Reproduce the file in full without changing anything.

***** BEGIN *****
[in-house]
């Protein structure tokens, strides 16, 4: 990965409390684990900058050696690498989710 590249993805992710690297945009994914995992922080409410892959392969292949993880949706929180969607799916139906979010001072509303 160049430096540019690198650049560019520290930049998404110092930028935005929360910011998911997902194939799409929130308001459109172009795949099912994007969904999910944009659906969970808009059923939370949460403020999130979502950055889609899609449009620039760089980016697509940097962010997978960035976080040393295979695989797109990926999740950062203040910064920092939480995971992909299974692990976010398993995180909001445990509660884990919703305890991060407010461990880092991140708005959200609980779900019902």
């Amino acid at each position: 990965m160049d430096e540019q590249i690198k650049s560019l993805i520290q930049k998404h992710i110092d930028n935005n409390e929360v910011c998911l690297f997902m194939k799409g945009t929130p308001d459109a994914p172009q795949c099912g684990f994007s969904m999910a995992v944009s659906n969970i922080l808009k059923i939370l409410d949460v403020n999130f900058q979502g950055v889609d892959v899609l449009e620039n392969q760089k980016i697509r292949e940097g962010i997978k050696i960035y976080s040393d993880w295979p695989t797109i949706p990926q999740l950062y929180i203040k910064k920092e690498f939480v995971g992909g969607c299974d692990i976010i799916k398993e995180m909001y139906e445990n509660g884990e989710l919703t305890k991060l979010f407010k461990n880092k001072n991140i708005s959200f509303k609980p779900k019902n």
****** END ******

[in-house]
């Protein structure tokens, strides 16, 4: 990965409390684990900058050696690498989710 590249993805992710690297945009994914995992922080409410892959392969292949993880949706929180969607799916139906979010001072509303 160049430096540019690198650049560019520290930049998404110092930028935005929360910011998911997902194939799409929130308001459109172009795949099912994007969904999910944009659906969970808009059923939370949460403020999130979502950055889609899609449009620039760089980016697509940097962010997978960035976080040393295979695989797109990926999740950062203040910064920092939480995971992909299974692990976010398993995180909001445990509660884990919703305890991060407010461990880092991140708005959200609980779900019902």
């Amino acid at each position: 990965m160049d430096e540019q590249i690198k650049s560019l993805i520290q930049k998404h992710i110092d930028n935005n409390e929360v910011c998911l690297f997902m194939k799409g945009t929130p308001d459109a994914p172009q795949c099912g684990f994007s969904m999910a995992v944009s659906n969970i922080l808009k059923i939370l409410d949460v403020n999130f900058q979502g950055v889609d892959v899609l449009e620039n392969q760089k980016i697509r292949e940097g962010i997978k050696i960035y976080s040393d993880w295979p695989t797109i949706p990926q999740l950062y929180i203040k910064k920092e690498f939480v995971g992909g969607c299974d692990i976010i799916k398993e995180m909001y139906e445990n509660g884990e989710l919703t305890k991060l979010f407010k461990n880092k001072n991140i708005s959200f509303k609980p779900k019902n």